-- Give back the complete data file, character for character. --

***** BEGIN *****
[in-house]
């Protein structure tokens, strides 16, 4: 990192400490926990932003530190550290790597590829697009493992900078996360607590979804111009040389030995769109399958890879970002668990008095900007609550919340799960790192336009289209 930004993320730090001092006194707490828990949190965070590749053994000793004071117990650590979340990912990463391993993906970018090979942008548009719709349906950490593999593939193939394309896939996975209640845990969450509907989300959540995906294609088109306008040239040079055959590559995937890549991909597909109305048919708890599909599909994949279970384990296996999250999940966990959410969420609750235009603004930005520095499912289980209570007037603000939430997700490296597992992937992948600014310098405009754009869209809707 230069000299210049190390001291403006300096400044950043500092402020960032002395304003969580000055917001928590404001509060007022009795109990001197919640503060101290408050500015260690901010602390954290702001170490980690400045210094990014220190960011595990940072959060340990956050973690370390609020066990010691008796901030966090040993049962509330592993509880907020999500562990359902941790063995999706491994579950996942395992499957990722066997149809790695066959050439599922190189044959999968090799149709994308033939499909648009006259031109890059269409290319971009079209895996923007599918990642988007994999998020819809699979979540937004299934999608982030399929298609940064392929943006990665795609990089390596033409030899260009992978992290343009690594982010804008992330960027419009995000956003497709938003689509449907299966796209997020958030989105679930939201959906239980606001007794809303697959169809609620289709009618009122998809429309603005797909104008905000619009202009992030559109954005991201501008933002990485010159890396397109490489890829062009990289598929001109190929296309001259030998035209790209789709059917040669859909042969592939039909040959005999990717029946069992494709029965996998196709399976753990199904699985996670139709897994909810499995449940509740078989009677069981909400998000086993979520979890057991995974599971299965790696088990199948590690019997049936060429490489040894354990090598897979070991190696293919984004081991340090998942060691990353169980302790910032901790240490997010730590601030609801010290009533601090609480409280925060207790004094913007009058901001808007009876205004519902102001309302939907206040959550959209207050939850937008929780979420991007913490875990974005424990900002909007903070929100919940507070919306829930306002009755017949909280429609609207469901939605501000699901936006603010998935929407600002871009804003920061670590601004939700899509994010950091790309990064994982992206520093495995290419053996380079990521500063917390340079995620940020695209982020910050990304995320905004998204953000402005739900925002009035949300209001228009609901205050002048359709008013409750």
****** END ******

[in-house]
């Protein structure tokens, strides 16, 4: 990192400490926990932003530190550290790597590829697009493992900078996360607590979804111009040389030995769109399958890879970002668990008095900007609550919340799960790192336009289209 930004993320730090001092006194707490828990949190965070590749053994000793004071117990650590979340990912990463391993993906970018090979942008548009719709349906950490593999593939193939394309896939996975209640845990969450509907989300959540995906294609088109306008040239040079055959590559995937890549991909597909109305048919708890599909599909994949279970384990296996999250999940966990959410969420609750235009603004930005520095499912289980209570007037603000939430997700490296597992992937992948600014310098405009754009869209809707 230069000299210049190390001291403006300096400044950043500092402020960032002395304003969580000055917001928590404001509060007022009795109990001197919640503060101290408050500015260690901010602390954290702001170490980690400045210094990014220190960011595990940072959060340990956050973690370390609020066990010691008796901030966090040993049962509330592993509880907020999500562990359902941790063995999706491994579950996942395992499957990722066997149809790695066959050439599922190189044959999968090799149709994308033939499909648009006259031109890059269409290319971009079209895996923007599918990642988007994999998020819809699979979540937004299934999608982030399929298609940064392929943006990665795609990089390596033409030899260009992978992290343009690594982010804008992330960027419009995000956003497709938003689509449907299966796209997020958030989105679930939201959906239980606001007794809303697959169809609620289709009618009122998809429309603005797909104008905000619009202009992030559109954005991201501008933002990485010159890396397109490489890829062009990289598929001109190929296309001259030998035209790209789709059917040669859909042969592939039909040959005999990717029946069992494709029965996998196709399976753990199904699985996670139709897994909810499995449940509740078989009677069981909400998000086993979520979890057991995974599971299965790696088990199948590690019997049936060429490489040894354990090598897979070991190696293919984004081991340090998942060691990353169980302790910032901790240490997010730590601030609801010290009533601090609480409280925060207790004094913007009058901001808007009876205004519902102001309302939907206040959550959209207050939850937008929780979420991007913490875990974005424990900002909007903070929100919940507070919306829930306002009755017949909280429609609207469901939605501000699901936006603010998935929407600002871009804003920061670590601004939700899509994010950091790309990064994982992206520093495995290419053996380079990521500063917390340079995620940020695209982020910050990304995320905004998204953000402005739900925002009035949300209001228009609901205050002048359709008013409750």